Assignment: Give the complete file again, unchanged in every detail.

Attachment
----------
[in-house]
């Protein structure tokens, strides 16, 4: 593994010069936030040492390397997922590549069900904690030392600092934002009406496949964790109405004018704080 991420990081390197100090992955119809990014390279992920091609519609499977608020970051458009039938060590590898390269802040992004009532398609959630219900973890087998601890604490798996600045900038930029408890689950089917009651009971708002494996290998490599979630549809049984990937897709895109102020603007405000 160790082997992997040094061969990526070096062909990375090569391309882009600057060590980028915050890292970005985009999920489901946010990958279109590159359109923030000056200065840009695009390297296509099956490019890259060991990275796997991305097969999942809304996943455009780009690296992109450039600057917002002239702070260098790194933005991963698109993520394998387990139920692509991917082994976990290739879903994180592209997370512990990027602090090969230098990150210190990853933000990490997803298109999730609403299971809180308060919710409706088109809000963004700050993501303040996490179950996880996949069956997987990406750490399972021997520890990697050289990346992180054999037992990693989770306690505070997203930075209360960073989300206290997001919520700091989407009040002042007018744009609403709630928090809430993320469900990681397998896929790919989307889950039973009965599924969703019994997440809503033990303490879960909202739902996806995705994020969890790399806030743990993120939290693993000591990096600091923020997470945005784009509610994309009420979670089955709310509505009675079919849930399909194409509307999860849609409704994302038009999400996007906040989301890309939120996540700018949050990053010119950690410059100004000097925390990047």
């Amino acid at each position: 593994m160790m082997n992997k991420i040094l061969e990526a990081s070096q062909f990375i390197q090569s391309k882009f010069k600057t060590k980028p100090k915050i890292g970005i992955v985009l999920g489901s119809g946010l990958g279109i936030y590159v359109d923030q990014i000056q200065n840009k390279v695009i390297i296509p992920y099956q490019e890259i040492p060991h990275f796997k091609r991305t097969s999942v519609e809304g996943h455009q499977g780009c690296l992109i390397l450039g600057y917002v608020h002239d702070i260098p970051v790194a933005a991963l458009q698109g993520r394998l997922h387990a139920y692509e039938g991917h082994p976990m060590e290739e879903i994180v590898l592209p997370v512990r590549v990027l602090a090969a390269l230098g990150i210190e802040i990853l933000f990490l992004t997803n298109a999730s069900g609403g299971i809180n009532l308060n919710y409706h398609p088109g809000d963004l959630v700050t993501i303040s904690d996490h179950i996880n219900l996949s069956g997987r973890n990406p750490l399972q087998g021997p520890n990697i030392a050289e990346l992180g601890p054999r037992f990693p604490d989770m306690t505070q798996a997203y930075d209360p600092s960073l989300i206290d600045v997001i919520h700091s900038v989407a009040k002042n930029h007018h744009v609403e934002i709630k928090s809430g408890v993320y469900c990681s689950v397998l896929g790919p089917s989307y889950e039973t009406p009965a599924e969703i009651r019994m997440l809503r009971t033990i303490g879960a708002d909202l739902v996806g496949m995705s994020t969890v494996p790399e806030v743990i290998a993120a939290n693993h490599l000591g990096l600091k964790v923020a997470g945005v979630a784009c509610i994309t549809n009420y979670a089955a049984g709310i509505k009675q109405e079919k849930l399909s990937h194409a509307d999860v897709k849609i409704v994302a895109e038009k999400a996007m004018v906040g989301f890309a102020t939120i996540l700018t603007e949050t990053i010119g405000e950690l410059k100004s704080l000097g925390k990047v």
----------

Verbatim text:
[in-house]
């Protein structure tokens, strides 16, 4: 593994010069936030040492390397997922590549069900904690030392600092934002009406496949964790109405004018704080 991420990081390197100090992955119809990014390279992920091609519609499977608020970051458009039938060590590898390269802040992004009532398609959630219900973890087998601890604490798996600045900038930029408890689950089917009651009971708002494996290998490599979630549809049984990937897709895109102020603007405000 160790082997992997040094061969990526070096062909990375090569391309882009600057060590980028915050890292970005985009999920489901946010990958279109590159359109923030000056200065840009695009390297296509099956490019890259060991990275796997991305097969999942809304996943455009780009690296992109450039600057917002002239702070260098790194933005991963698109993520394998387990139920692509991917082994976990290739879903994180592209997370512990990027602090090969230098990150210190990853933000990490997803298109999730609403299971809180308060919710409706088109809000963004700050993501303040996490179950996880996949069956997987990406750490399972021997520890990697050289990346992180054999037992990693989770306690505070997203930075209360960073989300206290997001919520700091989407009040002042007018744009609403709630928090809430993320469900990681397998896929790919989307889950039973009965599924969703019994997440809503033990303490879960909202739902996806995705994020969890790399806030743990993120939290693993000591990096600091923020997470945005784009509610994309009420979670089955709310509505009675079919849930399909194409509307999860849609409704994302038009999400996007906040989301890309939120996540700018949050990053010119950690410059100004000097925390990047």
């Amino acid at each position: 593994m160790m082997n992997k991420i040094l061969e990526a990081s070096q062909f990375i390197q090569s391309k882009f010069k600057t060590k980028p100090k915050i890292g970005i992955v985009l999920g489901s119809g946010l990958g279109i936030y590159v359109d923030q990014i000056q200065n840009k390279v695009i390297i296509p992920y099956q490019e890259i040492p060991h990275f796997k091609r991305t097969s999942v519609e809304g996943h455009q499977g780009c690296l992109i390397l450039g600057y917002v608020h002239d702070i260098p970051v790194a933005a991963l458009q698109g993520r394998l997922h387990a139920y692509e039938g991917h082994p976990m060590e290739e879903i994180v590898l592209p997370v512990r590549v990027l602090a090969a390269l230098g990150i210190e802040i990853l933000f990490l992004t997803n298109a999730s069900g609403g299971i809180n009532l308060n919710y409706h398609p088109g809000d963004l959630v700050t993501i303040s904690d996490h179950i996880n219900l996949s069956g997987r973890n990406p750490l399972q087998g021997p520890n990697i030392a050289e990346l992180g601890p054999r037992f990693p604490d989770m306690t505070q798996a997203y930075d209360p600092s960073l989300i206290d600045v997001i919520h700091s900038v989407a009040k002042n930029h007018h744009v609403e934002i709630k928090s809430g408890v993320y469900c990681s689950v397998l896929g790919p089917s989307y889950e039973t009406p009965a599924e969703i009651r019994m997440l809503r009971t033990i303490g879960a708002d909202l739902v996806g496949m995705s994020t969890v494996p790399e806030v743990i290998a993120a939290n693993h490599l000591g990096l600091k964790v923020a997470g945005v979630a784009c509610i994309t549809n009420y979670a089955a049984g709310i509505k009675q109405e079919k849930l399909s990937h194409a509307d999860v897709k849609i409704v994302a895109e038009k999400a996007m004018v906040g989301f890309a102020t939120i996540l700018t603007e949050t990053i010119g405000e950690l410059k100004s704080l000097g925390k990047v």